Because it’s okay to be proud of our achievements, and it’s normal to celebrate our daily wins, whether that’s being given an award or finding the perfect saucepan on sale. The happiness engendered by getting round to doing the filing, lifting a big weight at the gym, or bagging the perfect shopping bargain is a good thing: why not share it, and the joy that comes along too?

Sasha Wilkins wearing TK Maxx black kaftan on Hampstead Heath

And so when my friends at TK Maxx said that they wanted me to talk about bragging as part of their #RidiculousPossibilities campaign I knew I had so much to say. Because bragging, done nicely, can be life-affirming. And, after all, when it comes to bragging rights, nobody gives you more license than TK Maxx. Why not celebrate the joy of stumbling across that perfect – although potentially unexpected – item?

(And I should know – I’ve been shopping there for years, thanks to the online offering, the excellent Banbury store near my mother, the ginormous one in Milton Keynes near my father, and the handy one ten minutes down the road from me here in London on Charing Cross Road. My flat and my closets are full of TK Maxx bargains, from the pretty embroidered linen on my bed to the sushi knives in my kitchen.)

TK Maxx offers unbelievable value at up to 60% less than the RRP of department stores or on the high street, and their regular deliveries through the week bring up to 10,000 new items to the store, so there will always be something amazing to discover, and I always love that you can find something whatever your budget – take the pretty black cotton kaftan I’m wearing in these photographs that we took at the weekend which I found online last week for just £16.99 – now that’s something to brag about. (In fact I actually bought five kaftans because they were such good value, and I always need them for my travels.)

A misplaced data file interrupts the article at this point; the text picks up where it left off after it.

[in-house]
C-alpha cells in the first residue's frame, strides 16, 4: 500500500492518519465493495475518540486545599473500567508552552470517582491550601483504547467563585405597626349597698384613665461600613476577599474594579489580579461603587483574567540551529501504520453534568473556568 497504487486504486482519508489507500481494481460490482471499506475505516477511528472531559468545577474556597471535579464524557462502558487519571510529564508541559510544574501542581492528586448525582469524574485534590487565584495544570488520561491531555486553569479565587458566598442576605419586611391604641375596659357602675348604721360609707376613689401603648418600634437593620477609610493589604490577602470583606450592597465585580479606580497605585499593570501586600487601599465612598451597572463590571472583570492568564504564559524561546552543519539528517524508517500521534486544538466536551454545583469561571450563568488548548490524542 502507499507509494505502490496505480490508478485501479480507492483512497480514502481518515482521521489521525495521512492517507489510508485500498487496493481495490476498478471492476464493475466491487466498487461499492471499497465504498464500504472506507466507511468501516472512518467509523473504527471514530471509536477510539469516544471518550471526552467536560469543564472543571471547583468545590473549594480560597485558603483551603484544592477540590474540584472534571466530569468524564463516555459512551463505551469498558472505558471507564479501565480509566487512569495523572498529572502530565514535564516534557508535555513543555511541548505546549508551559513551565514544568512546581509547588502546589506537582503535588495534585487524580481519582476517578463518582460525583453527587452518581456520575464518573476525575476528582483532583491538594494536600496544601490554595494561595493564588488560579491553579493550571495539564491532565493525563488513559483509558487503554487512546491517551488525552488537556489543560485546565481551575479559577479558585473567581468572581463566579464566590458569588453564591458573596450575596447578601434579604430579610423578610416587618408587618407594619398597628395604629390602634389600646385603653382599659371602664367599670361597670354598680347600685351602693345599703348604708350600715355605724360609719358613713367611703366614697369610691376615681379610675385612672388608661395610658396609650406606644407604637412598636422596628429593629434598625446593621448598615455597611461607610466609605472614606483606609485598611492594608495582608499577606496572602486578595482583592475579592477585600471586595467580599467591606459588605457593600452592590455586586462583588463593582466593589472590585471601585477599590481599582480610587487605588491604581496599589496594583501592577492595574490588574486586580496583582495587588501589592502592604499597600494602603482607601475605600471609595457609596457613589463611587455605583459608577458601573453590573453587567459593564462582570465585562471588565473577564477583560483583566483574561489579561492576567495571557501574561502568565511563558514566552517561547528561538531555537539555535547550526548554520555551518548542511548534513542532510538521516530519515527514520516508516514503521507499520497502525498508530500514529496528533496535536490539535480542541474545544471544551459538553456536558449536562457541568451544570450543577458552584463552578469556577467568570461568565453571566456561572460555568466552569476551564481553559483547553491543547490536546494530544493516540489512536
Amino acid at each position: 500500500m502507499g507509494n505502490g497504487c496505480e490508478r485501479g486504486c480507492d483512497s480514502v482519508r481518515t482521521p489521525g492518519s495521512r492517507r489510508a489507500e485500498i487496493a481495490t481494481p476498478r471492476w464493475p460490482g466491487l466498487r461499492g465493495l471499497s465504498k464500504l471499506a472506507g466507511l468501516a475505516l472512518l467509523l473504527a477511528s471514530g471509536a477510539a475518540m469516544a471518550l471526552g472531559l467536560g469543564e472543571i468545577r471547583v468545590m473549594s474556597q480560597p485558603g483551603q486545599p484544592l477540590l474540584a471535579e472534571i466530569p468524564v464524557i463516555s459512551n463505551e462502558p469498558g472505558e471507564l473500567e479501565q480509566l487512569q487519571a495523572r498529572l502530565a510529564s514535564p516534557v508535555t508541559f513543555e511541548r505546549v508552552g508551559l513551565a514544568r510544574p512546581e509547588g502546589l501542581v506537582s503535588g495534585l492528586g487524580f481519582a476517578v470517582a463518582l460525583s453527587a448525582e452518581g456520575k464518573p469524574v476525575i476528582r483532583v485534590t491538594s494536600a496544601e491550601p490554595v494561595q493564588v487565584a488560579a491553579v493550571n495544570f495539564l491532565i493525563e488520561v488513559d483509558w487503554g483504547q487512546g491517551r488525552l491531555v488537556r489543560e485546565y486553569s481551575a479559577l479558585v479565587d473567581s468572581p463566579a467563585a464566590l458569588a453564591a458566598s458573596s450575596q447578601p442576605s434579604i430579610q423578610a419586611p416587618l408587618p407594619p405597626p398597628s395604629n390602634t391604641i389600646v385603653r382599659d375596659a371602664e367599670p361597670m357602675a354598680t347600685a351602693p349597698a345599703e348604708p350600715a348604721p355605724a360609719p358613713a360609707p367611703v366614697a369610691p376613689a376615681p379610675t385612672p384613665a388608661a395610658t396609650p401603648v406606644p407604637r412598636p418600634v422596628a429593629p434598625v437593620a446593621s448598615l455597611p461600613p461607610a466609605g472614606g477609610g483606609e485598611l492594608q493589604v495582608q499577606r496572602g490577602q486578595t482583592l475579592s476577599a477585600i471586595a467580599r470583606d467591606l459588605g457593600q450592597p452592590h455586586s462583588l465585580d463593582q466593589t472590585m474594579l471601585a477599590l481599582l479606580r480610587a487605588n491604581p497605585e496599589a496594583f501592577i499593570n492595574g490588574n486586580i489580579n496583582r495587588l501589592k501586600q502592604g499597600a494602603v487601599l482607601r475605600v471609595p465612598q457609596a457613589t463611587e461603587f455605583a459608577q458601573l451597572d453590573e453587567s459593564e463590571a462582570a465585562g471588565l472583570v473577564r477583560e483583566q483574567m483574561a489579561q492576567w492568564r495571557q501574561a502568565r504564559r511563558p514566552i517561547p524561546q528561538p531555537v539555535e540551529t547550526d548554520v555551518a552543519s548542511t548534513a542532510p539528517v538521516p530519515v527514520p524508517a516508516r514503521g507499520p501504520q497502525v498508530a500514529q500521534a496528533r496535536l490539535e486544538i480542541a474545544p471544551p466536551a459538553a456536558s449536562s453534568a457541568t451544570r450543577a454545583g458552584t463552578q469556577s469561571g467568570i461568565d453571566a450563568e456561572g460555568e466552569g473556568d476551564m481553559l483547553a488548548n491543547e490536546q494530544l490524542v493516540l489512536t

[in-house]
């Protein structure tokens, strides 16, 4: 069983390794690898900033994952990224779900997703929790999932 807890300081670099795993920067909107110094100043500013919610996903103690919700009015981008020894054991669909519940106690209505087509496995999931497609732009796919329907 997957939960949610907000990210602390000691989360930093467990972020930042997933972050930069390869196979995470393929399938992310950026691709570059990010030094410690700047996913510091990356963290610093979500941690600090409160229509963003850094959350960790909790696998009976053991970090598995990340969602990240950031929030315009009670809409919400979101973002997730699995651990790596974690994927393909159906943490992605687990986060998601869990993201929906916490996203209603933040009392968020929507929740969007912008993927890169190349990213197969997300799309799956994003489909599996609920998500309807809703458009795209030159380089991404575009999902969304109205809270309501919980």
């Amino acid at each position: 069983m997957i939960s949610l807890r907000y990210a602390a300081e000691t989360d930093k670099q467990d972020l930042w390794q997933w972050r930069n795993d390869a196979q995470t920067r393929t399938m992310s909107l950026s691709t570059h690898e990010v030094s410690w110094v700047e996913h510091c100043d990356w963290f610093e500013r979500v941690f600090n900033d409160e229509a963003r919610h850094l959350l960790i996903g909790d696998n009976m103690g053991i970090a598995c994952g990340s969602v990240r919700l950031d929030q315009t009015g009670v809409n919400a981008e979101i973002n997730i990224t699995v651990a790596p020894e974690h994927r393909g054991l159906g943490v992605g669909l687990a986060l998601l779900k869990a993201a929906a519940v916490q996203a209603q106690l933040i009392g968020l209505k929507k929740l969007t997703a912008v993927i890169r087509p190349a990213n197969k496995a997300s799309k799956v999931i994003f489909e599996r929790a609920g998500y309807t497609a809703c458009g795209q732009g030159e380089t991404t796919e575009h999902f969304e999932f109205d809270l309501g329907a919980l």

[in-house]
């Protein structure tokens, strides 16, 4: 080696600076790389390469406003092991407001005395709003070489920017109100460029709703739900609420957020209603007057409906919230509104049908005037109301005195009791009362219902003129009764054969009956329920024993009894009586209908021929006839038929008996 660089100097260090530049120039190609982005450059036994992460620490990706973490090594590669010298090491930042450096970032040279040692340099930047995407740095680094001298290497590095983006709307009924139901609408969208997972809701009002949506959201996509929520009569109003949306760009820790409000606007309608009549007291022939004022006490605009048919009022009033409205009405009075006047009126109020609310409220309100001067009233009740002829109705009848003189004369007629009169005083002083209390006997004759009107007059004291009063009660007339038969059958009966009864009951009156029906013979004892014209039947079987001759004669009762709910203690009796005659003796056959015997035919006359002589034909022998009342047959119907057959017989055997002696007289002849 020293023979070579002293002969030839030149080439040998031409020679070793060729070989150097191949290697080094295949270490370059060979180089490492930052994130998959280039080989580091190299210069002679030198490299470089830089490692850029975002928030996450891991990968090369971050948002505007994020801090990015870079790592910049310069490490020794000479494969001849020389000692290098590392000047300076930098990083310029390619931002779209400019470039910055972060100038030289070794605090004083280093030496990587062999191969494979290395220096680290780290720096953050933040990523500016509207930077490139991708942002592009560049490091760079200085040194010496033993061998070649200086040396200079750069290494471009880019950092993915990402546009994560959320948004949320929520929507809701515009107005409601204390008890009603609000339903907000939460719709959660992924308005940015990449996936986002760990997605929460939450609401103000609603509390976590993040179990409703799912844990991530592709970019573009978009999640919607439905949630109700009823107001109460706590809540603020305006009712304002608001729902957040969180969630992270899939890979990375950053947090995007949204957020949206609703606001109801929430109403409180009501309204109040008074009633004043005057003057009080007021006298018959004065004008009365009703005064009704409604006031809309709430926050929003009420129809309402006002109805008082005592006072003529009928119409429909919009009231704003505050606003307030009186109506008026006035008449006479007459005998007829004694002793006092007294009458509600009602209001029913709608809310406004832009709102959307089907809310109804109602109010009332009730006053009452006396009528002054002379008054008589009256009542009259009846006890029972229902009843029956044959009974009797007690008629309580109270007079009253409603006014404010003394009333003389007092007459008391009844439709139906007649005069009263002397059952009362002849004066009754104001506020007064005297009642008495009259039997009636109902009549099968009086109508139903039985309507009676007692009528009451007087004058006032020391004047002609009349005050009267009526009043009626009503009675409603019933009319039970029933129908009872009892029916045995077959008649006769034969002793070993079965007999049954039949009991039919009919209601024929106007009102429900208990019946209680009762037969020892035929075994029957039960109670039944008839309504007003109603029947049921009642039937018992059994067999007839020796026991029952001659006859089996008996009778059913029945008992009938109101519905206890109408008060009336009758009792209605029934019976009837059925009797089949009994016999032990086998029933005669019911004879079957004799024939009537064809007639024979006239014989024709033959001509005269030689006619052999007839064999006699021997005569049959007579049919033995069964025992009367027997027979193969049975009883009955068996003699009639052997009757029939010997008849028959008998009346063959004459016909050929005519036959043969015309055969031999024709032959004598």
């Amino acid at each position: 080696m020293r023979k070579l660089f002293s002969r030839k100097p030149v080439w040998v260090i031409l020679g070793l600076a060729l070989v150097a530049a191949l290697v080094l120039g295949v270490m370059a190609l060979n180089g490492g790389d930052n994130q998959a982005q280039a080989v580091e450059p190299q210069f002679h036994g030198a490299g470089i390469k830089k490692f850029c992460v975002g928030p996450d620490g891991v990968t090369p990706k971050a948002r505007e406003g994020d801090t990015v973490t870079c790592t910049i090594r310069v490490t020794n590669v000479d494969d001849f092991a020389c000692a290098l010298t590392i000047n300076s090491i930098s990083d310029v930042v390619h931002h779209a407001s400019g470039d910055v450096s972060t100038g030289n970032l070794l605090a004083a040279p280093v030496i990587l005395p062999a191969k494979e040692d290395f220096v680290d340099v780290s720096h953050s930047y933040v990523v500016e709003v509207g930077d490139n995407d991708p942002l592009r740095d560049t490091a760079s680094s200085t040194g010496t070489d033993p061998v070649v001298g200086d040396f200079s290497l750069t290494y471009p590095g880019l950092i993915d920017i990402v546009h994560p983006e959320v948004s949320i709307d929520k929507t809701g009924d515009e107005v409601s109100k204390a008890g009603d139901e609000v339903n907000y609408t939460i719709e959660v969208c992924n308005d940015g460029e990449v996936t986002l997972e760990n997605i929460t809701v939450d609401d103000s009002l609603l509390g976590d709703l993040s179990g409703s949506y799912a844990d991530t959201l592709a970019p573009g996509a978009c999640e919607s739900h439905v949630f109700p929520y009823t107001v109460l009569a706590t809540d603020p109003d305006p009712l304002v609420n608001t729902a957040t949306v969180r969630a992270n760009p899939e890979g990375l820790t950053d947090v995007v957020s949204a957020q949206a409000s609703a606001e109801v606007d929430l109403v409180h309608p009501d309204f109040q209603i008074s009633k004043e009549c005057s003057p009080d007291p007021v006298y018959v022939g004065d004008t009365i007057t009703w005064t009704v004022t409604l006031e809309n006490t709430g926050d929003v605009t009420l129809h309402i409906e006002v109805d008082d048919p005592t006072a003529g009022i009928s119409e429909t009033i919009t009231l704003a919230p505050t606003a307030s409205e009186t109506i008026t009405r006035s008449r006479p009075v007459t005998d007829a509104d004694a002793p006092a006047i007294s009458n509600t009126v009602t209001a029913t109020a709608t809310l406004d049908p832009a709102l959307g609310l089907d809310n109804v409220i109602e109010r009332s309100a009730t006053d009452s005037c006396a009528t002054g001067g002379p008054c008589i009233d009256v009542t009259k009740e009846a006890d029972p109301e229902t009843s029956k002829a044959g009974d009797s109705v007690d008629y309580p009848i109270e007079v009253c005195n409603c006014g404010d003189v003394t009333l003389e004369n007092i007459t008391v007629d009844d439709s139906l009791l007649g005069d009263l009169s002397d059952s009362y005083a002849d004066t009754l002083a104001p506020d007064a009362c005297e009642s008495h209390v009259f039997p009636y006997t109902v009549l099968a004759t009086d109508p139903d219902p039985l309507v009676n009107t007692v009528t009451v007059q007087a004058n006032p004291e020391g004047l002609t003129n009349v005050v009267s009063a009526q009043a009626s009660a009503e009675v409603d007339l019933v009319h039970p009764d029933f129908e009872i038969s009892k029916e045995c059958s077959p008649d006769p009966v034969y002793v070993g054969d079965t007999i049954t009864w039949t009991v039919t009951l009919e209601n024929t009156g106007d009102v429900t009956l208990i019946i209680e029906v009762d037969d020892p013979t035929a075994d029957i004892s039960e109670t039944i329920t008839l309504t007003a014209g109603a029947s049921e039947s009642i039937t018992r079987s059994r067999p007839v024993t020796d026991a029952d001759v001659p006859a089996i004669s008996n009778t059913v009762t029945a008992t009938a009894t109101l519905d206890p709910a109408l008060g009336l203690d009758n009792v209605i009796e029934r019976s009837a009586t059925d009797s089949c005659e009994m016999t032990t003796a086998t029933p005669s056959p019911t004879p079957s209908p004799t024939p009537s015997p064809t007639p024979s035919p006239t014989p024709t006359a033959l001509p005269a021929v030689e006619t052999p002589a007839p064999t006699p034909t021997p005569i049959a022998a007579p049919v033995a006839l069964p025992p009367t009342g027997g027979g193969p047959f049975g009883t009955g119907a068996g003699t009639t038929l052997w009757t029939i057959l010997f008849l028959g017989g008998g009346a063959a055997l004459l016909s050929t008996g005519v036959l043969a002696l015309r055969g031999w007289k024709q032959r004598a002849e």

So TKMaxx and LLG would like to give you the space to brag about YOUR achievements: we’ll give one person a £100 TK Maxx gift card to enable them to go in store or online and find an item that they feel happy to brag about.

So tell us: What is the thing you have done recently of which you are most proud?

Simply leave a comment below this post and the recipient of the £100 TK Maxx gift card will be informed one week from today.

SUMMARY TERMS & CONDITIONS

UK, ‘ROI’, DE, AT, PL and NL. 16+ only. No purchase necessary to enter

Prizes: 1 x £100 TK Maxx Gift Card
Promoter: TJX Europe, 50 Clarendon Road, Watford WD17 1TX.

Full terms & conditions for the giveaway can be read here

Sasha Wilkins wearing TK Maxx black kaftan on Hampstead Heath

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556 comments

Reply

I am very proud that I managed to sort out all my husbands and mine paperwork , forms and financial affairs . I definitely sleep better now

Reply

I’m proud that I overcame my social anxiety and went to stay in a big city for the weekend!

Reply

At the age of 61 I have just embarked on my own business, with my grown up daughter, producing beautiful greeting cards.
We already have three shops stocking our cards and many more quite interested., so it is a very exciting time!
At the age when most sane people are looking forward to retirement I feel very proud that I have enough faith in myself (and my daughter) that we are going to have great success with our new enterprise.
Thank you for your lovely blog and for offering this very nice prize!

Reply

Ran a 10km race up the mourne moutains and beat my time from last year by 20 minutes.

Reply

I am proud of myself for managing to stop getting so stressed and worried at long last about my 25 yr old daughter, who we adopted at nearly 3 yrs of age. We have been through some horrendous and worrying times with her right until recently. She gave birth to our granddaughter 12 weeks ago. I have learnt that she has to take responsibility for her own problems now, and I will be enjoying my baby granddaughter

Reply

My husband Mike died in February and he did everything concerning the car. I’ve just learned how to put air in the tyres for the first time in 45 years!